The Phlegraean Fields is a large supervolcano situated to the west of Naples, Italy. It was declared a regional park in 2003. The area of the caldera consists of 24 craters and volcanic edifices; most of them lie under water. Hydrothermal activity can be observed at Lucrino, Agnano and the town of Pozzuoli. There are also effusive gaseous manifestations in the Solfatara crater, the mythological home of the Roman god of fire, Vulcan. This area is monitored by the Vesuvius Observatory.
The history of Naples is long and varied. The first Greek settlements were established in the Naples area in the 2nd millennium BC. During the end of the Greek Dark Ages a larger mainland colony – initially known as Parthenope – developed around the 9-8th century BC, and was refounded as Neapolis in the 6th century BC: it held an important role in Magna Graecia. The Greek culture of Naples was important to later Roman society. When the city became part of the Roman Republic in the central province of the Empire, it was a major cultural center. Virgil is an example of the political and cultural freedom of Naples.
The Neapolitan Republic was a republic created in Naples, which lasted from 22 October 1647 to 5 April 1648. It began after the successful revolt led by Masaniello and Giulio Genoino against King Philip III and his viceroys.
Lacco Ameno is a town and comune situated in the northwest of the island of Ischia, in the Metropolitan City of Naples off the west coast of Italy. The town has a population of around 4,800 inhabitants.
The Duchy of Naples began as a Byzantine province that was constituted in the seventh century, in the reduced coastal lands that the Lombards had not conquered during their invasion of Italy in the sixth century. It was governed by a military commander (dux), and rapidly became a de facto independent state, lasting more than five centuries during the Early and High Middle Ages. The modern city of Naples remains a significant region of Italy, today.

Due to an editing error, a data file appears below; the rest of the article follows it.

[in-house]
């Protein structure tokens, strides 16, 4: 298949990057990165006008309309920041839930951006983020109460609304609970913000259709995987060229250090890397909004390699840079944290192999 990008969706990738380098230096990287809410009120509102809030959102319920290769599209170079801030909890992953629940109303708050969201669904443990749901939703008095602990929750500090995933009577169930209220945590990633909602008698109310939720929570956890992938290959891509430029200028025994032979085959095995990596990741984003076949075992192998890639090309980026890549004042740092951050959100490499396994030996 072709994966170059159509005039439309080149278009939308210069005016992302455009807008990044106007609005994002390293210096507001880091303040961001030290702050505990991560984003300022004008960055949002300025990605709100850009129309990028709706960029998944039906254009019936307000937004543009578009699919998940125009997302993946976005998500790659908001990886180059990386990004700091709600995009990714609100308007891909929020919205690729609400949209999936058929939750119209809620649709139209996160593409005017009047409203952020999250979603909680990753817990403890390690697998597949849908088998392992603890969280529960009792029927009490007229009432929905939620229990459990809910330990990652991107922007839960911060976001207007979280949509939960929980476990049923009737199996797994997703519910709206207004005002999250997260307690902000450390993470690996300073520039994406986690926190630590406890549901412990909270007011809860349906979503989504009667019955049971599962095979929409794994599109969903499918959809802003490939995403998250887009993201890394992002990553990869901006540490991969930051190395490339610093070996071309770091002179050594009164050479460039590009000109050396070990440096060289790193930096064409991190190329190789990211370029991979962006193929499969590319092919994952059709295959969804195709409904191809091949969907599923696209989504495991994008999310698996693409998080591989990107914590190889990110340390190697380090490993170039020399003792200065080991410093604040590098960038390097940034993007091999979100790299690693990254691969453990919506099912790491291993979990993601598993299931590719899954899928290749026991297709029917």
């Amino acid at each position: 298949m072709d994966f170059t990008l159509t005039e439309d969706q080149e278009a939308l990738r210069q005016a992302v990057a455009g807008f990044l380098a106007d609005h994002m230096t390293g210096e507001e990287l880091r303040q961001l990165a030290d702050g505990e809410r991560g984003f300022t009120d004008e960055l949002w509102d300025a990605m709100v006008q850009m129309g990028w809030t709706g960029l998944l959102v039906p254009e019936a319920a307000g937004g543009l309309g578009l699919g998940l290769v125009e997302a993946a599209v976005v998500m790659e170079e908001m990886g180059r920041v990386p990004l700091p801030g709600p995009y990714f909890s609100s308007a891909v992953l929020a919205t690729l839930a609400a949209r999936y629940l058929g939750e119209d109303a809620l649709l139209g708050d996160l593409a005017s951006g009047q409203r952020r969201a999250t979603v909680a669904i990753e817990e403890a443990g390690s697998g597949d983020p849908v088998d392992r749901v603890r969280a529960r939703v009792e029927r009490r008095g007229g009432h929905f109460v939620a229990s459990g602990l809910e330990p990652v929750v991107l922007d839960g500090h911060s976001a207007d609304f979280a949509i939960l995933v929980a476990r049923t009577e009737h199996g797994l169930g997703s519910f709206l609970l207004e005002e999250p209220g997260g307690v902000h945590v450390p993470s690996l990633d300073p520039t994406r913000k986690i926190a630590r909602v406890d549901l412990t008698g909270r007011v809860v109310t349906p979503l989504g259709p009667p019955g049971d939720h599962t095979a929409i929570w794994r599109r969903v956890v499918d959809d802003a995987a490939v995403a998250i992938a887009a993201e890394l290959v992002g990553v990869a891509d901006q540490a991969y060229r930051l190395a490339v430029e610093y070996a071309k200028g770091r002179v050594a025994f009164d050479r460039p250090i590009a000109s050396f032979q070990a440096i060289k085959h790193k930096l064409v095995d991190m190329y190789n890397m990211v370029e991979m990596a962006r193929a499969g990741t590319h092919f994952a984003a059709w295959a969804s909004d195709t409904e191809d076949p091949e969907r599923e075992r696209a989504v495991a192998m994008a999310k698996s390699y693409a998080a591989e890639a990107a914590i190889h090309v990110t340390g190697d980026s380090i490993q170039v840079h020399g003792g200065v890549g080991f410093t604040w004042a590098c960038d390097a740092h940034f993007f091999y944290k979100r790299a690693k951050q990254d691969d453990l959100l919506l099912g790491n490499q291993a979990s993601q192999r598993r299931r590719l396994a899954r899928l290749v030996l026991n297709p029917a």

Canzone napoletana, sometimes referred to as Neapolitan song, is a generic term for a traditional form of music sung in the Neapolitan language, ordinarily for the male voice singing solo, although well represented by female soloists as well, and expressed in familiar genres such as the love song and serenade. Many of the songs are about the nostalgic longing for Naples as it once was. The genre consists of a large body of composed popular music—such songs as "'O sole mio"; "Torna a Surriento"; "Funiculì, Funiculà"; "Santa Lucia" and others.
Giugliano in Campania[dʒuʎˈʎaːno iŋ kamˈpaːnja], also known simply as Giugliano, is a city and comune in the Metropolitan City of Naples, Campania, Italy. As of 2017, it had some 124,000 inhabitants, making it the most populated Italian city that is not a provincial capital.